March 4, 2016
Flares, for Lupus patients, are a way of life. One of the lessons we Loopies learn is that flares, mild or severe, can happen anytime and anywhere. They can creep up slowly, or hit us like a bolt of lightening. One minute we’re out and about, and the next we’re flat on our backs in bed. We can only do so much to prevent or control flares. What we CAN do, however, is prepare ourselves in advance. If you want to worry less, and heal more, here are some easy tools and techniques which may decrease the effects of flares.
We’ve all been there. You’re flaring, you feel absolutely miserable, and all you have left in the cupboard is an old can of soup and a sleeve of stale crackers. Does this scenario seem familiar? It’s an argument for preparing for a flare before it even occurs.
Make sure you are always stocked up on healthy groceries, current medications, personal care/first aid items, and anything else you require regularly. Perhaps it might help you to keep easy-to-prepare items on hand; who wants to cook when you can barely stand up? I myself try to keep protein shake ingredients in the house; even when I am hobbling around from fatigue, I can usually rally enough to blend something.
Organize easy access to your important contacts (family, friends, medical professionals, support groups, SLE resources, etc). The last thing you want to do while you are suffering is hunt for anything! Be it electronic or paper, be certain that you always have up-to-date phone numbers and email addresses handy.
Don’t be a hero!! Ask for and accept help. In meeting many Loopies over the years, I have found that we are often overachievers who strive for perfection. But perfectionism is impossible when one can barely wash one’s hair or one’s teeth! Perfect? How about adequate?
For many of us, delegating tasks to others can cause anxiety. Learning to accept assistance will, in the end, lessen worry. If family members and friends are offering to help, LET them. Many of our loved ones want so much to be of service. Sometimes giving them a job is as helpful for them as it is for you; they may feel helpless and powerless over this disease and need a mission to feel that they are positively contributing to your wellbeing.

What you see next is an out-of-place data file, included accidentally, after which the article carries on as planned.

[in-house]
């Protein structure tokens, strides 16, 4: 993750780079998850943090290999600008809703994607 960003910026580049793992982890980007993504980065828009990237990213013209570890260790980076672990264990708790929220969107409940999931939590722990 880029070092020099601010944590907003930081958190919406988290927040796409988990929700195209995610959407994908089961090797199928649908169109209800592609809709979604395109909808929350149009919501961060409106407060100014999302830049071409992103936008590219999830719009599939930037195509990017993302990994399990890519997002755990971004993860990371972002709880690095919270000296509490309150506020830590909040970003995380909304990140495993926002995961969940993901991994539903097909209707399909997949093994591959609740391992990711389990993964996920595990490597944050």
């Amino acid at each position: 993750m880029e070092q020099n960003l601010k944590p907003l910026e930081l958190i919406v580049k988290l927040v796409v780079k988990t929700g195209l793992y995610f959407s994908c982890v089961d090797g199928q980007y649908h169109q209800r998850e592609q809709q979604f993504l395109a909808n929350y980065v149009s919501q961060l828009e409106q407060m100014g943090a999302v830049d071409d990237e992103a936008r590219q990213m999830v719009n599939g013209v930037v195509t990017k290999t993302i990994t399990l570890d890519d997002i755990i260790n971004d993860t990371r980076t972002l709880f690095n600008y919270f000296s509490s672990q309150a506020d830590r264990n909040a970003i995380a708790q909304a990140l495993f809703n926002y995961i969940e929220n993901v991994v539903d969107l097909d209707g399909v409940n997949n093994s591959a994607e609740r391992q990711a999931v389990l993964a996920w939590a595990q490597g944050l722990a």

Prepare for and engage in what doctors like to refer to as “pleasant activities”. This could be anything that puts a smile on your face and takes your mind off of your symptoms (journaling, listening to music, watching movies, catching up on your recreational reading, to name a few examples). Personally, I indulge in the guilty pleasure of watching tabloid TV specials. If there is a “Dateline” anywhere on television, I will find it. For some reason I am able to lose myself in someone else’s drama for a little while. Am I proud of this hobby? No! But it does the trick and helps me focus less on how the SLE is plaguing me hour to hour.
Be kind to yourself. Accepting that flares are a way of life is not defeat; it is simply acceptance. We must now take comfort in the little things we can do to be good to ourselves. The WORST thing you can do is beat yourself up about what could have been. You deserve gentleness. You deserve peace. This can start with you. Remind yourself, over and over if the need be, that you are valuable, important, cherished, and loved.
Acceptance does not mean that this disease has triumphed over us; it means that we must take a detour from our former plans and create a new life for ourselves. We must change our game-plan and brainstorm new and different ways to navigate life. Remember that you are not alone. There are others traveling this rocky terrain with you.
By Alexis P. Markowitz, M.A.